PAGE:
M.H. – Material Handling

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about product handling

Those who work with baked goods on a daily basis know all too well the critical importance of the packaging step.

Mistakes are not an option, and can lead to problems on the packaging line, compromising the integrity of the products and jeopardising the hard work done in preparing them.

All of these can lead to unplanned production downtime which, as you will know, potentially creates delays, problems and significant financial consequences.

Let’s begin by accepting the premise that often, especially in our country,food producers have two vital needs:

  • maximising space, as the available surface area reserved for production — and especially packaging — is limited and precious;
  • streamlining the packaging process as much as possible.

Taking these considerations into account, it is clear that conveyor belts have a vital role to play in packaging. The right conveyor belt can make all the difference.

So, let’s take a look at the different types of conveyor belts and when we might use them, taking into account that with baked goods it is worth distinguishing between different categories of products.

Regarding the cooling method, it can either be natural, in water (immersion or spray) or in a controlled environment (with dozens of different technological solutions available). The conveyor belts that make up the cooling system can be either spiral belts (adapted to reduce the necessary space for the cooling system), large conveyor belts or conveyors for baking trays.

Bread and dough products

When we talk about bread and dough products, they can take countless different forms: it goes without saying that each form has its own “rules” for conveying and packaging.

A recurring process requires a cooling system with a spiral conveyor followed by chicane aligners downstream that feed into the primary packaging machine.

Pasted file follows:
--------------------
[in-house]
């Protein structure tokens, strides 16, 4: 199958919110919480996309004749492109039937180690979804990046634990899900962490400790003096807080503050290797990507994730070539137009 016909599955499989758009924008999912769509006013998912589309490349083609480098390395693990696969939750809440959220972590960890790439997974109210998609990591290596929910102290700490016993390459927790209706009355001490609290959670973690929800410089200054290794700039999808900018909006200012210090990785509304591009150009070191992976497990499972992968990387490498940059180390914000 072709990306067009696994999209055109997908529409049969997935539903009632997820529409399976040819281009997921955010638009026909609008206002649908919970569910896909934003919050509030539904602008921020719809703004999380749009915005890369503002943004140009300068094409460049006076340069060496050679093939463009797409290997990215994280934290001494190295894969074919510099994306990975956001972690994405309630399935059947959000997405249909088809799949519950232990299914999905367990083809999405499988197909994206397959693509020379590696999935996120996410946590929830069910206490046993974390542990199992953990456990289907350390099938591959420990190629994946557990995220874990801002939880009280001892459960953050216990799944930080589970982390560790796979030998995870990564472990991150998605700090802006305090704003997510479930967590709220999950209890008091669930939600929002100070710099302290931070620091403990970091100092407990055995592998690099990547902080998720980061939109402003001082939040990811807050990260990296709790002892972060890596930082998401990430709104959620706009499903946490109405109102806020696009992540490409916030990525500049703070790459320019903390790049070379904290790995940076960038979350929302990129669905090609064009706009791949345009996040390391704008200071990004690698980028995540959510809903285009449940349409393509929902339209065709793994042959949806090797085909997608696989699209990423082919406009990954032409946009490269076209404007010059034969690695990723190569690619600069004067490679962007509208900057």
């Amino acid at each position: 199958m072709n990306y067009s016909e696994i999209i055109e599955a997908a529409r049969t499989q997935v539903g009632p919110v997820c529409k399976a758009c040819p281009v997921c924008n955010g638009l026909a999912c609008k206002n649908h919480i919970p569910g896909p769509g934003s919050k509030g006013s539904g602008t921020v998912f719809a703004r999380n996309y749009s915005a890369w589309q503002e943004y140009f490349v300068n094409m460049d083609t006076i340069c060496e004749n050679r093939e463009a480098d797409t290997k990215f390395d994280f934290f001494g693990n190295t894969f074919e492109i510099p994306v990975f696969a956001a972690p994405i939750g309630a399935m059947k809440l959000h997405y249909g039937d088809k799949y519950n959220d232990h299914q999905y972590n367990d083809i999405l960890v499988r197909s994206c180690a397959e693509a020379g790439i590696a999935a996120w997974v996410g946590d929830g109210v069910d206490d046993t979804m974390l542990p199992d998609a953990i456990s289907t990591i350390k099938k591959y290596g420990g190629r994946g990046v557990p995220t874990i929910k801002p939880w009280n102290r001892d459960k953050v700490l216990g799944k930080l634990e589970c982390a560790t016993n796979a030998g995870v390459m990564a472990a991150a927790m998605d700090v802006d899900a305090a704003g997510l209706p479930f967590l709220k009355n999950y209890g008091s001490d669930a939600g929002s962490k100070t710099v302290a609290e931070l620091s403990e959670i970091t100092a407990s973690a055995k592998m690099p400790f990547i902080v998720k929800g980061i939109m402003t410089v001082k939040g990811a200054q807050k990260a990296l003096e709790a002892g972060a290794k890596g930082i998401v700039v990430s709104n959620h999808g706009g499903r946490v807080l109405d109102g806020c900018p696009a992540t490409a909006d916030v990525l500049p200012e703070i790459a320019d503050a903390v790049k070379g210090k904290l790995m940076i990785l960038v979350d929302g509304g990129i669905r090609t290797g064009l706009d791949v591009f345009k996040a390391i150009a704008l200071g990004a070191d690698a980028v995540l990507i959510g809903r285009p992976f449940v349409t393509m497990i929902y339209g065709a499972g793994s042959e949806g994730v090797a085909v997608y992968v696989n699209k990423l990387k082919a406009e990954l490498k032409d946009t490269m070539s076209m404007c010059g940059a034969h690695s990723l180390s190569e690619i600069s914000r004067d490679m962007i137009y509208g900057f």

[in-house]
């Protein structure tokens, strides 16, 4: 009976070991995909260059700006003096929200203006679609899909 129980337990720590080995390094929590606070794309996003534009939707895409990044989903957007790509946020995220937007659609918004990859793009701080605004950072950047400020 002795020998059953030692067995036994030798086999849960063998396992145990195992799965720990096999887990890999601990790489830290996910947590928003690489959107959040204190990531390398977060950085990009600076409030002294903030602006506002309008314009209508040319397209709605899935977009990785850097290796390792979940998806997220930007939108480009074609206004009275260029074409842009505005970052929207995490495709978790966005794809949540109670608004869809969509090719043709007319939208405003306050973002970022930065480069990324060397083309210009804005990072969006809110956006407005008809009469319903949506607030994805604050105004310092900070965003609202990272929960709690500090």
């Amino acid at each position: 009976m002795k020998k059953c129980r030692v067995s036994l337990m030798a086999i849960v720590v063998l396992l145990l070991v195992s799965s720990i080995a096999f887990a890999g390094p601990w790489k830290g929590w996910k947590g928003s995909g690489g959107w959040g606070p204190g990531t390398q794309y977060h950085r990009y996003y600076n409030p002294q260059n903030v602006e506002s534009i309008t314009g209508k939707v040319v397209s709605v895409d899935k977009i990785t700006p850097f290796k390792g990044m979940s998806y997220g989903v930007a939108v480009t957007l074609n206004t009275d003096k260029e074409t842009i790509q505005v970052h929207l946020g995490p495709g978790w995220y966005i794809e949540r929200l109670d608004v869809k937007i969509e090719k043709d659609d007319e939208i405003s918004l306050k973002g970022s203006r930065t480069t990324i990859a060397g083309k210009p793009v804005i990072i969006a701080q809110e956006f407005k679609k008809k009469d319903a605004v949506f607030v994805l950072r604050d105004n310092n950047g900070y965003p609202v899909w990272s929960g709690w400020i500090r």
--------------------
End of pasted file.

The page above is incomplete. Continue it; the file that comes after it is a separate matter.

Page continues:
The aligner consists of a series of wide belts with increasing speed, equipped with bulkheads and motorised diverters that channel the items through a series of chicanes that carry them through one or more neat lines.

The packaging machines could be either horizontal flowpacks, or vertical in the case of mini bread rolls, for example.

With Pullman sandwich loaves, the loaves pass through slicing machines that slice the bread before it’s packaged.

Bread in its various different forms very rarely comes in secondary packaging. It would far more commonly be placed directly in cardboard boxes or crates (depending on whether it is destined for large-scale retail or HoReCa). Here, merges and item layering systems may be useful, as they can naturally be buffered “with pressure”.

Crackers, rusks and biscuits

These goods require particular care and are always packaged in a stack, one on top of the other.

They therefore require special conveyor systems.

To meet this need, in the phase after cooling that usually takes place on wide conveyor belts, M.H. Material Handling has developed a dedicated line of FDA-certified conveyors with a modular plastic chain system for use in the food industry.

This solution offers significant benefits in terms of ease of use and maintenance compared to traditional belt systems. Thanks to its modular design, this type of belt guarantees extensive flexibility in designing the layout of the conveyor belts.

After this step, the goods are ready to be loaded as “packs” into the horizontal flowpack or wrapping machine.


As above, here too the cooling takes place on broad conveyor belts, but downstream the system that funnels the goods into the packaging machines varies greatly depending on the type of packaging required.

If the shortbread is individually packaged, they will have to be stacked one on top of the other; here too conveyor belts with a modular plastic chain offer the ideal solution.

However, if the shortbread is packaged in bags, the packaging machines funnel them in from above. Here we would recommend special conveyor belts that place the shortbread one on top of the other; there are then lift conveyor belts that load the shortbread onto weighing machines above the packaging machines.

Lift conveyor systems with modular chains are highly reliable and far easier to use and maintain than traditional bucket lift systems. They are ideal for continuous feeding of overhead lines[p1] , vertical packaging machines and multi-head weighing machines.